(A helpful note from a Chilkat customer, reproduced in slightly edited form with permission)
The primary issue was that I was creating a Windows DLL (using MinGW)
rather than a Windows executable. Now, whilst I agree this shouldn’t
make any difference it seems that it does.
On the web site (http://www.chilkatsoft.com/downloads_mingw.asp) you
indicate that MinGW systems should be linked with:
-Wl,–enable-auto-import option when linking. Also, link with
libcrypt32.a, libws2_32.a, and libdnsapi.a”
Thus we would use:
g++ -Wl,--enable-auto-import linkSample.cpp -o"linkSample.exe" libchilkat-9.1.2.a /MinGW/lib/libcrypt32.a /MinGW/lib/libws2_32.a /MinGW/lib/libdnsapi.a
Now this works perfectly if you’re using g++, however, if the project is
C based (rather than C++), the IDE (and most programmers, including
myself) will tend to use gcc rather than g++ to link.
This is what causes all the ‘new’ and ‘delete’ operators to go missing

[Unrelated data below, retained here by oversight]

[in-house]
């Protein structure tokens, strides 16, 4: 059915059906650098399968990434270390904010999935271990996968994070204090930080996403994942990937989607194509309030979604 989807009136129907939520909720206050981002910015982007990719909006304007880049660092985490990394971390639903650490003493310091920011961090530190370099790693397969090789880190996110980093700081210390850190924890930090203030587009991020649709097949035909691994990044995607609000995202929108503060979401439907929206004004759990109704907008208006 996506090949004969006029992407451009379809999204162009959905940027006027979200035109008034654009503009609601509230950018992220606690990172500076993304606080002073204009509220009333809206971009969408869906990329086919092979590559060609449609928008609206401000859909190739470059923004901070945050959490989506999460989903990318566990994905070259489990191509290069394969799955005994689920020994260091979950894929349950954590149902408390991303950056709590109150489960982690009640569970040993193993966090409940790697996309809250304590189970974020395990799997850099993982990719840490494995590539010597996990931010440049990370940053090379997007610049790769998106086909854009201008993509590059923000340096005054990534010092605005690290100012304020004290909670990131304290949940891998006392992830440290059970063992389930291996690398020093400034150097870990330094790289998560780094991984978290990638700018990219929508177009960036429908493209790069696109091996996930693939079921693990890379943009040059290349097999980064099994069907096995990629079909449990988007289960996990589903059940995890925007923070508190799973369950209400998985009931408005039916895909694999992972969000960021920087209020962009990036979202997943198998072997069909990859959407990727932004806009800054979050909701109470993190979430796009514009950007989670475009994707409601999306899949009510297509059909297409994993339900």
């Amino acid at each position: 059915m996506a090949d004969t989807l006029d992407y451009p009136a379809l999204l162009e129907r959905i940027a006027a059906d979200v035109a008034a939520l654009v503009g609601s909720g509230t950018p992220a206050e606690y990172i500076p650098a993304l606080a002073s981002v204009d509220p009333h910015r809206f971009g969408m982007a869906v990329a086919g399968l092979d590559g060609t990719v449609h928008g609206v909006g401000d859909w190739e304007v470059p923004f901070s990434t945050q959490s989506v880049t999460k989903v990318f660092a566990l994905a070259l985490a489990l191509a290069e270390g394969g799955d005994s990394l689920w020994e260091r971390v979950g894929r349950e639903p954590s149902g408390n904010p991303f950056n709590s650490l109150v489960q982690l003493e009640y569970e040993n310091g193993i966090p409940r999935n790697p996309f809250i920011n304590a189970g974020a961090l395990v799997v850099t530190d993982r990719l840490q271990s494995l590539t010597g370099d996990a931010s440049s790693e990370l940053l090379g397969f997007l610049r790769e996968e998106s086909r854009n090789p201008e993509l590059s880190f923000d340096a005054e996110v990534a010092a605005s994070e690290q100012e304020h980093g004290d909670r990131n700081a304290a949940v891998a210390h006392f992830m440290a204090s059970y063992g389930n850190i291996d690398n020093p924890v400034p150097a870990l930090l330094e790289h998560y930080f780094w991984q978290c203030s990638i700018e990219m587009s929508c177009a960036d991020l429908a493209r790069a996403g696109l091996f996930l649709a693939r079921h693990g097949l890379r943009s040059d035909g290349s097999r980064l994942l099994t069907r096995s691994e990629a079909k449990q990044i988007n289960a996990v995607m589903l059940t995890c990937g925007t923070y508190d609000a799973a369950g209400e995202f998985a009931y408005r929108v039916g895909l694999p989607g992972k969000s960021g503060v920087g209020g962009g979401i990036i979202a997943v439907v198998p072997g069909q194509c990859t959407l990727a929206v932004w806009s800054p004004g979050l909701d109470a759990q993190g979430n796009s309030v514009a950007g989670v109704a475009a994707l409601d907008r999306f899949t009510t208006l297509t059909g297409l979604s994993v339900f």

on the link. g++ pulls in the appropriate c++ bindings but gcc (by
Building a C++ DLL:
g++ -mdll -mconsole -Wl,--enable-auto-import dllmodule.cpp -o"dllmodule.dll" libchilkat-9.1.2.a /MinGW/lib/libcrypt32.a /MinGW/lib/libws2_32.a /MinGW/lib/libdnsapi.a
Building a C DLL
g++ -mdll -mconsole -Wl,--enable-auto-import dllmodule.c -o"dllmodule.dll" libchilkat-9.1.2.a /MinGW/lib/gcc/mingw32/4.5.2/libstdc++.dll.a /MinGW/lib/libcrypt32.a /MinGW/lib/libws2_32.a /MinGW/lib/libdnsapi.a
Where the library “/MinGW/lib/gcc/mingw32/4.5.2/libstdc++.dll.a”
fixes up all the C++ requirements when linking the C module and
is crucial to a successful build.